It's now generally accepted by cosmologists that the Universe has been expanding since its origin in the Big Bang, around 13.7 billion years ago. As to whether there was anything before the Big Bang (yes, according to some theories), whether the Universe is infinite (Probably. But it may depend on what you mean by universe), and whether there are other universes (again, probably) - these are all questions for another time. What was also known was that the expansion was slowing down. What wasn't known was whether the expansion would continue slowing down but never quite stop, come to a halt completely, or reverse itself so that the universe would collapse in on itself (the Big Crunch). All these scenarios are allowed by relativity, the determining factor being the amount of mass in the universe. Many cosmologists liked the idea that the expansion would come to a halt, but there wasn't enough visible mass to cause this. Hence the suggestion of "Dark Matter": matter that has little interaction with ordinary matter, except for gravity. You can think of this of stuff that floats around in space somewhere, not making planets and stars, but still bound to them by gravity. This sounds like it was just made up, but there is some evidence for it. I don't think I have the space to go into that here though!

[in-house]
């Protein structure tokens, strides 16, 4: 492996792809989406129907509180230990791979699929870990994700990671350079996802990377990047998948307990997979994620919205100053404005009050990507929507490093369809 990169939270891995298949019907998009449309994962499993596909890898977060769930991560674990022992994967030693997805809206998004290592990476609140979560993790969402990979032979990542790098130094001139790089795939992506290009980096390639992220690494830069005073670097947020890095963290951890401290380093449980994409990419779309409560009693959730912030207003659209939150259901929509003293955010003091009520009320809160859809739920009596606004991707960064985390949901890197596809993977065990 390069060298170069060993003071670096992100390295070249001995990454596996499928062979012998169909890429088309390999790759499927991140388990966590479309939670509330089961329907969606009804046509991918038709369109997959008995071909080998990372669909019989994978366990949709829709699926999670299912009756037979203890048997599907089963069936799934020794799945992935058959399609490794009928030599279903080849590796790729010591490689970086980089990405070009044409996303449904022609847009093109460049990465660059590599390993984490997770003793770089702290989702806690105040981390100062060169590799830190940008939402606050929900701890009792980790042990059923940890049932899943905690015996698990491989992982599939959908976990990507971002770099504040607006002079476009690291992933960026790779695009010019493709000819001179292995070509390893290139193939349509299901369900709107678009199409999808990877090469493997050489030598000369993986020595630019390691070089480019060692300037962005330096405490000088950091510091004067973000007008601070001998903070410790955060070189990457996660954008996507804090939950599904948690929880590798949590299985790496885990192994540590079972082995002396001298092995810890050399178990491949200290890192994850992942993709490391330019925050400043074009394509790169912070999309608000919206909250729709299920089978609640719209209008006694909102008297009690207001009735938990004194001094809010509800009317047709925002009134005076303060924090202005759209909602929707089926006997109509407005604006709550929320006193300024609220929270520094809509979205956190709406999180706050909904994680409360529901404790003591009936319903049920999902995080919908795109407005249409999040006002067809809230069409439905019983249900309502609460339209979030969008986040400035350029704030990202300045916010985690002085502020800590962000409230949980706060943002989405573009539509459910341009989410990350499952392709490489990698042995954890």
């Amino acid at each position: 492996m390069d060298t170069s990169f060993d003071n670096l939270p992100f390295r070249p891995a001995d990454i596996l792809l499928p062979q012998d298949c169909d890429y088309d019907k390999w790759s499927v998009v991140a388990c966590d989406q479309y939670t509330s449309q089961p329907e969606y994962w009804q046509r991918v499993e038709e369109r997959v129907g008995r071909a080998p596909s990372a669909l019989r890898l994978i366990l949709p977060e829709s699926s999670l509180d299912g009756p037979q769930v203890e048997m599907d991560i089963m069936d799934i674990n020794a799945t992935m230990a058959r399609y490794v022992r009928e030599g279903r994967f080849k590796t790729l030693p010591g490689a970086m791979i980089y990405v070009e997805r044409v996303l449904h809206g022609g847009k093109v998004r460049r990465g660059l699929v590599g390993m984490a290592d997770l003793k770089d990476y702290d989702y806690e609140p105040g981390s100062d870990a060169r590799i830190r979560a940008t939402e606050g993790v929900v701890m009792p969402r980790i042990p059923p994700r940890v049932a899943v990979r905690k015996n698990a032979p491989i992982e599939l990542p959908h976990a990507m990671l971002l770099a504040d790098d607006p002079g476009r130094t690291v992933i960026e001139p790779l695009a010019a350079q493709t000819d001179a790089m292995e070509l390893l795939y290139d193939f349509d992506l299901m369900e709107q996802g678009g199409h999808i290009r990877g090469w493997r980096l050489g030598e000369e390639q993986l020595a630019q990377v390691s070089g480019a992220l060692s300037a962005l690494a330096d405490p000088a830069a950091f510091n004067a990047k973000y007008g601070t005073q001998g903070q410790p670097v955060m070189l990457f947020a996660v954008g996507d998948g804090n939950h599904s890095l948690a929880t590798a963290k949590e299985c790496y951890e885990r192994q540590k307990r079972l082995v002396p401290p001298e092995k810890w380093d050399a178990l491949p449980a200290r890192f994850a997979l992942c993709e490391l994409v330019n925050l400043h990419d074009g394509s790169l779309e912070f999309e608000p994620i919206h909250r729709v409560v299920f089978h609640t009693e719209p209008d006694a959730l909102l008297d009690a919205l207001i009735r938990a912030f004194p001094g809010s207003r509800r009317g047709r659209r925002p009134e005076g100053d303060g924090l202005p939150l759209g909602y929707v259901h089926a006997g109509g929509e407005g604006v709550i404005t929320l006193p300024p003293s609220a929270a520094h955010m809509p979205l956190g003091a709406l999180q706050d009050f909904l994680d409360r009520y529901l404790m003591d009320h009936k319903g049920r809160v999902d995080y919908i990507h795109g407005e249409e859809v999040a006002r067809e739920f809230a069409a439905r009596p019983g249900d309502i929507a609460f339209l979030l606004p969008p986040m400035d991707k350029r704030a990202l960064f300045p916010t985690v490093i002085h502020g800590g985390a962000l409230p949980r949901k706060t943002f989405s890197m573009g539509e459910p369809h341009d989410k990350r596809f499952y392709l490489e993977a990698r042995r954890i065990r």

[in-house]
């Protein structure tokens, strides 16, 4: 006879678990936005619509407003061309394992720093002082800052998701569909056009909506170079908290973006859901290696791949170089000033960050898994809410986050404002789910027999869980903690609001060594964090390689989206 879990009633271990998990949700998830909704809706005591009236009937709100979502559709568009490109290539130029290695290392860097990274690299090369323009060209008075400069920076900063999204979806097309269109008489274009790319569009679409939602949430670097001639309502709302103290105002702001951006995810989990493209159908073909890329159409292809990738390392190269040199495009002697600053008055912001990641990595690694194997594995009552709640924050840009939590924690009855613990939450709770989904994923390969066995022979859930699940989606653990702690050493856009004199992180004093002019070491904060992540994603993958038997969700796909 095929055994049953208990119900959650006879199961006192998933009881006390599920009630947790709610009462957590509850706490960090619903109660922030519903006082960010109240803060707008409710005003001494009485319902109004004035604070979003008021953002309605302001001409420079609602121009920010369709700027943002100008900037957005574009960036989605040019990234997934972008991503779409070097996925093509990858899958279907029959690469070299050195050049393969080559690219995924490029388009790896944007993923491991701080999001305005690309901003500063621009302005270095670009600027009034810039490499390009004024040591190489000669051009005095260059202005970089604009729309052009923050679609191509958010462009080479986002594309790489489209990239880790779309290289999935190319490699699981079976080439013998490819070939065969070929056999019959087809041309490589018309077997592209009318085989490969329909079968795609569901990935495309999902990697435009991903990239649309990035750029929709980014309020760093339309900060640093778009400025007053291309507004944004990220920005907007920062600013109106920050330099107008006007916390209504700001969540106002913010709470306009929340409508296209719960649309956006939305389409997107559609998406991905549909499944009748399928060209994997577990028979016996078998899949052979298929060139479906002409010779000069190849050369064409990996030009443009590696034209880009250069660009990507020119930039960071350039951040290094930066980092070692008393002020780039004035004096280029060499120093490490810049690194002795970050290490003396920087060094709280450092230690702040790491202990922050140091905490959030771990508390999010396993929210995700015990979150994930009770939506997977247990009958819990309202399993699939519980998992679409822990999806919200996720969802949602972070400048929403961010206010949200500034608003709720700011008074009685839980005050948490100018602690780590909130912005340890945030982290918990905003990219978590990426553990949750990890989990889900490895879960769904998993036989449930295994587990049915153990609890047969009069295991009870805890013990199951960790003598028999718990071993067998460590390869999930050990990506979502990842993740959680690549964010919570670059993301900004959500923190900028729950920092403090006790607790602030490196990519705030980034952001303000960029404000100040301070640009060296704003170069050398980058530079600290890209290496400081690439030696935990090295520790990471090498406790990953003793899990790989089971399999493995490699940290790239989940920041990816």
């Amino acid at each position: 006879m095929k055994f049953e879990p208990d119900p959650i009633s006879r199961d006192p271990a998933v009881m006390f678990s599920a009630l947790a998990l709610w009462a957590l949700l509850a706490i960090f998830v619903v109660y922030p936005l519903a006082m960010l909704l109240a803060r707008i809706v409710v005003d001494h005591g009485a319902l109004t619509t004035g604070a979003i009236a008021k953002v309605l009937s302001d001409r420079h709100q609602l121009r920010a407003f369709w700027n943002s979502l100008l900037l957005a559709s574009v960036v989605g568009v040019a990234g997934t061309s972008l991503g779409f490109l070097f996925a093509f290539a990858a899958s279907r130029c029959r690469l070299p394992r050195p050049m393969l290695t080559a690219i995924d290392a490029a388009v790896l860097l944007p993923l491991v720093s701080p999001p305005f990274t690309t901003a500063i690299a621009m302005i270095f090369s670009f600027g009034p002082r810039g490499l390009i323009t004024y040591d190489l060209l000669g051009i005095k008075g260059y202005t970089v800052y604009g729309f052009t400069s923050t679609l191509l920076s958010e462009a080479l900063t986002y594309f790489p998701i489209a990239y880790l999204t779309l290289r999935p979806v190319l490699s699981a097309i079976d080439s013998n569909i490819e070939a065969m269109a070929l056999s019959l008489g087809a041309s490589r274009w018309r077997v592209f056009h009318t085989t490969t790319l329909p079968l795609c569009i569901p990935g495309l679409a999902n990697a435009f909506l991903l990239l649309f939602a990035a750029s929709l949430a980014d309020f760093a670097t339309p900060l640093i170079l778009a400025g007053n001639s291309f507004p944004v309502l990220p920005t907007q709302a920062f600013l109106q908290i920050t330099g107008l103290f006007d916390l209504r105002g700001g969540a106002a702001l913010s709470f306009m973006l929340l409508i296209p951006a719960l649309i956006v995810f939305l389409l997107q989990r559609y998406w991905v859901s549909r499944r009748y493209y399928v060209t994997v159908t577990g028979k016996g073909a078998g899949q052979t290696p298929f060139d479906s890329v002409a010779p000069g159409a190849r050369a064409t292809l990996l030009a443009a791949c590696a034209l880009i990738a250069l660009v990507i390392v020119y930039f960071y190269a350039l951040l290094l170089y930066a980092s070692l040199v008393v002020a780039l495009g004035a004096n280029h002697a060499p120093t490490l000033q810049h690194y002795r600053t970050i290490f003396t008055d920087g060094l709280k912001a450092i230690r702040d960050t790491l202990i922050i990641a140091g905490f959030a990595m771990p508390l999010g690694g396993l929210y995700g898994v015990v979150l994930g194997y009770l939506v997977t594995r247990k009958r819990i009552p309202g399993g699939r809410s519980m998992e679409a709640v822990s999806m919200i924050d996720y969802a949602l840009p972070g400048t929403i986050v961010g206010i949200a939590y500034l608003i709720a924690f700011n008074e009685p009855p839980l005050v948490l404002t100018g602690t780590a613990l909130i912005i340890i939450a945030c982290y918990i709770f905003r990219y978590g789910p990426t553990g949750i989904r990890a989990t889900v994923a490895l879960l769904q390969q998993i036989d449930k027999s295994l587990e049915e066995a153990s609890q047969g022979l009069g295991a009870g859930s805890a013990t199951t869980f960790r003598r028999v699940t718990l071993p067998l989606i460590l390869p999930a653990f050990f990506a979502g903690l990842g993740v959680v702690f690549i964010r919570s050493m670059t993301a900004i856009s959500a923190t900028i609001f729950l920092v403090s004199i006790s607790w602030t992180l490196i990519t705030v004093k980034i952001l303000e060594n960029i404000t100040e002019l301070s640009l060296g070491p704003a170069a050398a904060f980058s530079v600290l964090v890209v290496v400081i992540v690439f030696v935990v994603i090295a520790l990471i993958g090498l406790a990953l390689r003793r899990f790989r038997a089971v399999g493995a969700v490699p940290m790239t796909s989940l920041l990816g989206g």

The big shock came in 1998: Observations of Type 1A supernovae showed that the expansion of the universe was actually accelerating! This type of supernova is a "standard candle": Because of the mechanism that causes them, they all have the same absolute luminosity. If you compare their observed brightness with their absolute brightness, you can work out how far away they are. But you can also calculate how far away they are by their red shift. The higher the red shift, the farther away. It turns out that Type 1A supernovae at billions of light years distance are fainter than they should be according to their redshift; thus implying that the universe's expansion is accelerating, and has been for the last 5 billion years.